I think it was Bacon who suggested that doing science was reading of the book of nature, which suggests that nature is a speaker. But can the world be a narrator? I don't think so. Listening doesn't require a speaker, it is primordial. We can listen to the world, but if it cannot speak it cannot deceive.

    @NeilNjae said:
    In the introduction, Kammeston doesn't tell us anything true, only what he's read in his books. And he says that those books are at best inconsistent, at worst unreliable.

    About the narrators - we are introduced to a person in the intro, but after that the tone is no one's voice from nowhere. The voice of authority, or the Wizard of Oz if you prefer.

    I guess my starting position is that it doesn't matter how much speakers insist that they are the initiators of language, speakers cannot ever be anything other than derivatives of listeners. They are utterly trustworthy in this way.

    I'm waiting to see if Priest is a listener, and what grows out of his speaking.

    @Apocryphal said:
    Kammeston describes the book as: a "typical island enterprise: it is incomplete, a bit muddled and it wants to be liked... Our history has largely been created by adventurers and entrepreneurs who arrived somewhere other than on the island they sought. The ones who landed where they intended frequently found that matters were not as they expected. Our history is full of people going, becoming confused, and then coming back or wandering off somewhere else."

    @NeilNjae said:
    I get a sense of a stable society, somewhat like a modern Europe in tone and values.

    I think you're right.

    Gazetteering is a colonial enterprise. Kammeston neglects to mention if out of so-called confusion they generally enslave or kill kind people they meet, and instead suggests that wars occur somewhere else where they only harm themselves. Where did the people on the islands come from? I found his description of war unbelievable. Great powers are very stable - they lack self-discipline. All they can do is feel bad about their actions afterwards, so it's impolite to mention it. ¯\_(ツ)_/¯

    Side note: Have to escape the backslash character.

    As to how this relates to Donne, we'll see.

    @RichardAbbott said:
    I was meaning impenetrable in the sense that a maze or riddle is, and hence invitational rather than off-putting. What I was the to convey was that I feel as though I am working my way around the outside of some structure, trying to find out how the puzzle unravels and reveals the design.

    I'm worried that it will turn out be a mechanical rather than organic plot. I guess I no longer read books for the designed plotting in and of them. I used to be impressed by such intricacy, but now I find it lazy - there is better and more important work to do with words. Not prejudicial, but experienced. I more interested in what grows out of them.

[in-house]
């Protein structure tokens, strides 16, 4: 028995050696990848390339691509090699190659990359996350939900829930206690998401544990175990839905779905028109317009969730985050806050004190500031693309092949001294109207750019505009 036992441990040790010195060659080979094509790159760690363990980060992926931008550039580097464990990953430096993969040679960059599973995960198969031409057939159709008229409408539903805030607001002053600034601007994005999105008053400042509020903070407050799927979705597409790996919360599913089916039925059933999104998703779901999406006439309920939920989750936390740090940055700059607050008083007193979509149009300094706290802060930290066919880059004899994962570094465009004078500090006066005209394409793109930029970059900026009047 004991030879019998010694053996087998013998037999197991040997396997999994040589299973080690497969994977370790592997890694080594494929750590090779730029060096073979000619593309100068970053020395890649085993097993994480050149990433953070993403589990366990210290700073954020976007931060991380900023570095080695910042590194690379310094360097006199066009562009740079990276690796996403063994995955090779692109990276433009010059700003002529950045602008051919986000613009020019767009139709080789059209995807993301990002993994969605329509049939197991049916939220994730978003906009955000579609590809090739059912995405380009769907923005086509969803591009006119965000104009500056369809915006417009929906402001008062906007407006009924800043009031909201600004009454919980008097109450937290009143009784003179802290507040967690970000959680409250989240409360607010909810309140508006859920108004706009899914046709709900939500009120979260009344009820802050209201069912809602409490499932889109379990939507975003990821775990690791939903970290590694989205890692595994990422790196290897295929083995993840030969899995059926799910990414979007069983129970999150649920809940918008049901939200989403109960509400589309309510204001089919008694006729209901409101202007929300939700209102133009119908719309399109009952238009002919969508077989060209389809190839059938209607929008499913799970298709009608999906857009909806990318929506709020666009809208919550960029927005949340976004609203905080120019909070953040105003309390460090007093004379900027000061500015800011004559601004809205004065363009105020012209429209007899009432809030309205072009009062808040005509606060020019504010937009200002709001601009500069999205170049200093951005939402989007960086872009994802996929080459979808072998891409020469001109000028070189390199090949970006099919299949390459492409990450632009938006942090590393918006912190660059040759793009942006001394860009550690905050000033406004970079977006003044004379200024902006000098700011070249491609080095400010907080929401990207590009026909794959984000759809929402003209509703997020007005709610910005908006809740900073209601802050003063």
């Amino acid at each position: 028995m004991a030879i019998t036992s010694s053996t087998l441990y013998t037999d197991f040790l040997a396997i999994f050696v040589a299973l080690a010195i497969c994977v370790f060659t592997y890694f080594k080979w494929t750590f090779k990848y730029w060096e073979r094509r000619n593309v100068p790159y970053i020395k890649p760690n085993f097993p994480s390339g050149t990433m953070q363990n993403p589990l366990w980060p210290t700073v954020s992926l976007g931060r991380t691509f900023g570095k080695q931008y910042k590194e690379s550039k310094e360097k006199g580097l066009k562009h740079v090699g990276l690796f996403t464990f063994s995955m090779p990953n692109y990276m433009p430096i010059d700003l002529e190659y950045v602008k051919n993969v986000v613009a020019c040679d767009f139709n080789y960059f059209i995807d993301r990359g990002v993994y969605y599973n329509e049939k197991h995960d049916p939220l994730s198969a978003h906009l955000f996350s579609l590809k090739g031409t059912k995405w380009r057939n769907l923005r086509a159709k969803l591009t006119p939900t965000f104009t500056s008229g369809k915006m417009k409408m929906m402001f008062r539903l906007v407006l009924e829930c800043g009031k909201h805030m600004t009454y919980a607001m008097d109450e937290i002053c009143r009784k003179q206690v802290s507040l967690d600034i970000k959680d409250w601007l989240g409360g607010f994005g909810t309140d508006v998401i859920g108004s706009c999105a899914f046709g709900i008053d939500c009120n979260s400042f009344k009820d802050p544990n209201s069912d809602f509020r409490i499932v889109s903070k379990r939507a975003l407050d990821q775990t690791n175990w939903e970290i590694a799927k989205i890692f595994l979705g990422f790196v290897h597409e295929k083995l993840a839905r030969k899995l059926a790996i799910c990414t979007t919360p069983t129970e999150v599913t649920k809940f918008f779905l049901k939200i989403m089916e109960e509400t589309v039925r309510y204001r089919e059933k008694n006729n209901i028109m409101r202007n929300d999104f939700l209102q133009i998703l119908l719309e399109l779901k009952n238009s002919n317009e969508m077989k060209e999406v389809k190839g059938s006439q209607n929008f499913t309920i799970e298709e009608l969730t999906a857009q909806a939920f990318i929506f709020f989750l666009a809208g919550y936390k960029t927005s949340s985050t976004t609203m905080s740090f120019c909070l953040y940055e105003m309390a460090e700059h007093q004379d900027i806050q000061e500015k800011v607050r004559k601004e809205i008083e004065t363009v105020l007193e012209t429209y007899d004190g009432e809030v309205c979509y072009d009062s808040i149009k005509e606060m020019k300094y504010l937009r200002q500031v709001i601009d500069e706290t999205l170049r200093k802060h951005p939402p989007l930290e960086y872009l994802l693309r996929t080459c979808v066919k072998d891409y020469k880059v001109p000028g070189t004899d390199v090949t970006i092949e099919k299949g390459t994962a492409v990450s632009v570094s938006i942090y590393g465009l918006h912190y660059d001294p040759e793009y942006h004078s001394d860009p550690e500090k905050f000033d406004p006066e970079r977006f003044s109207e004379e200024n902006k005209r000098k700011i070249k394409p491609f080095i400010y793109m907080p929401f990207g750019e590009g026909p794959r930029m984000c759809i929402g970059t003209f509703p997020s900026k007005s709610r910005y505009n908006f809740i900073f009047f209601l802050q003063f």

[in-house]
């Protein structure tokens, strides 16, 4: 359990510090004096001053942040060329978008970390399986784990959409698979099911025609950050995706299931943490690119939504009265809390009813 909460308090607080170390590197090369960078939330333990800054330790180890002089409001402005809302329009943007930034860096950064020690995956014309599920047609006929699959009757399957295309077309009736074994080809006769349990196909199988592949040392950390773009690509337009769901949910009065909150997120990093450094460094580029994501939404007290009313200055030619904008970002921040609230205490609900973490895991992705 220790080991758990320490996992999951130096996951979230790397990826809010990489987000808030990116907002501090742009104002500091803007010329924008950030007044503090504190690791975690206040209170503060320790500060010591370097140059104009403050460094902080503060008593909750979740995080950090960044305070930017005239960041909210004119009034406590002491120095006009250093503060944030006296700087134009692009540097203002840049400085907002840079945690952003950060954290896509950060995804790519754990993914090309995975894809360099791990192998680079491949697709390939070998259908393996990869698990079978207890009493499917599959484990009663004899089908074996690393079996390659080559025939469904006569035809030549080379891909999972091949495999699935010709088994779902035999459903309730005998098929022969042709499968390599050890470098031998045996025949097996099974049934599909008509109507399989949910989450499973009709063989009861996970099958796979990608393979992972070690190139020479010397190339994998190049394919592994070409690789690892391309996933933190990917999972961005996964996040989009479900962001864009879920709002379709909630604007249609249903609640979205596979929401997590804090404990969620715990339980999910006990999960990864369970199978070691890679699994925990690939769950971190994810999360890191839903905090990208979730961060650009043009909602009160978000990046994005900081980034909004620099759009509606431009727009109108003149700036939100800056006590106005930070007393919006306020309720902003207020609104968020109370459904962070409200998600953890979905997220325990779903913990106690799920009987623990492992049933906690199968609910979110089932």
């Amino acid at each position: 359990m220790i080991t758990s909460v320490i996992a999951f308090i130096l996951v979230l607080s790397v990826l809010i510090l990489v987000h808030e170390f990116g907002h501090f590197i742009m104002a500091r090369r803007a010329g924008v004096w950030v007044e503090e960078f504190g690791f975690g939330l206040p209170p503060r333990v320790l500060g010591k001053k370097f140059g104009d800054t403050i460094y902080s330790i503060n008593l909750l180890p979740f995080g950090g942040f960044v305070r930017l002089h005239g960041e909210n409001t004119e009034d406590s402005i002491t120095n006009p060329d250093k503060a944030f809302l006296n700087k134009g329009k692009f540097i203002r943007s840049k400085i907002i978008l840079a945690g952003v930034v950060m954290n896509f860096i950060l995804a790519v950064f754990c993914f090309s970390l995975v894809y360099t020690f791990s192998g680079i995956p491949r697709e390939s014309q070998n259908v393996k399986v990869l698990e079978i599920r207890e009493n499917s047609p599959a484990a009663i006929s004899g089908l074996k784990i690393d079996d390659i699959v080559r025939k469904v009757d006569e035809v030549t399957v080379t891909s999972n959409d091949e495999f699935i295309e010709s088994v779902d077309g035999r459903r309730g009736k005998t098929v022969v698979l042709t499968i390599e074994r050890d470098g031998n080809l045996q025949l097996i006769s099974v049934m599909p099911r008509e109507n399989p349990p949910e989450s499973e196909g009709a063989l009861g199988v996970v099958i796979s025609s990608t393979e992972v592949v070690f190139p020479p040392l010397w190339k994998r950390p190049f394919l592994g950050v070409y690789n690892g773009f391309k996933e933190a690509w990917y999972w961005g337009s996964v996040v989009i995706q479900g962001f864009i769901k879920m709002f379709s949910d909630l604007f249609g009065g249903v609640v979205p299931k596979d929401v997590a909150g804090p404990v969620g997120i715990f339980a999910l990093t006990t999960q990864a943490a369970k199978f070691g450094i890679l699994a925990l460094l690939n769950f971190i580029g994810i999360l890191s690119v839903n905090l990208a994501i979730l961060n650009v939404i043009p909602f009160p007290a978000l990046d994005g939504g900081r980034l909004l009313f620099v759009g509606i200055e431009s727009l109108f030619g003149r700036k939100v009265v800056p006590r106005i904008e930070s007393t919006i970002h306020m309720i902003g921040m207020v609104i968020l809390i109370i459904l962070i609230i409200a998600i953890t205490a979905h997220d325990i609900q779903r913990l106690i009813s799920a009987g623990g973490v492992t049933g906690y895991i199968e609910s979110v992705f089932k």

A bit of a mess, but that's what I got this time.

  • 2
    edited February 4

    Barner Cobblewood said:
    I find the idea that the world is scientifically impenetrable: time and gravity (mass, substance) prevent mapping; compelling.

    I find it rather off-putting. I don't care if the reader doesn't have a map. I do care if the writer has a map. Announcing this signals to me that the writer will be inconsistent and will revel in that inconsistency. I don't mind unreliable narrators, but when the author announces this in the intro, this signals that the author does not care, and further more is using this authorial unreliability as an 'artistic' statement. Whatever. Once burned by Jemesin, always wary!

  • 1

    @clash_bowley said:

    Barner Cobblewood said:
    I find the idea that the world is scientifically impenetrable: time and gravity (mass, substance) prevent mapping; compelling.

    I find it rather off-putting. I don't care if the reader doesn't have a map. I do care if the writer has a map. Announcing this signals to me that the writer will be inconsistent and will revel in that inconsistency. I don't mind unreliable narrators, but when the author announces this in the intro, this signals that the author does not care, and further more is using this authorial unreliability as an 'artistic' statement. Whatever. Once burned by Jemesin, always wary!

    Couldn't agree more if it turns out that way, but I'm not sure that Priest doesn't have a map. Maybe it's just the characters.

    However it certainly opens a door for laziness about craft. And I think it raises a question about what grows from encouraging readers to find deception entertaining. Then again, how would a reader ever learn to be suspicious if their writers took care for them? But in this case I'll wait and see what happens for a bit before getting fed up.

  • 1

    @BarnerCobblewood said:

    @clash_bowley said:

    Barner Cobblewood said:
    I find the idea that the world is scientifically impenetrable: time and gravity (mass, substance) prevent mapping; compelling.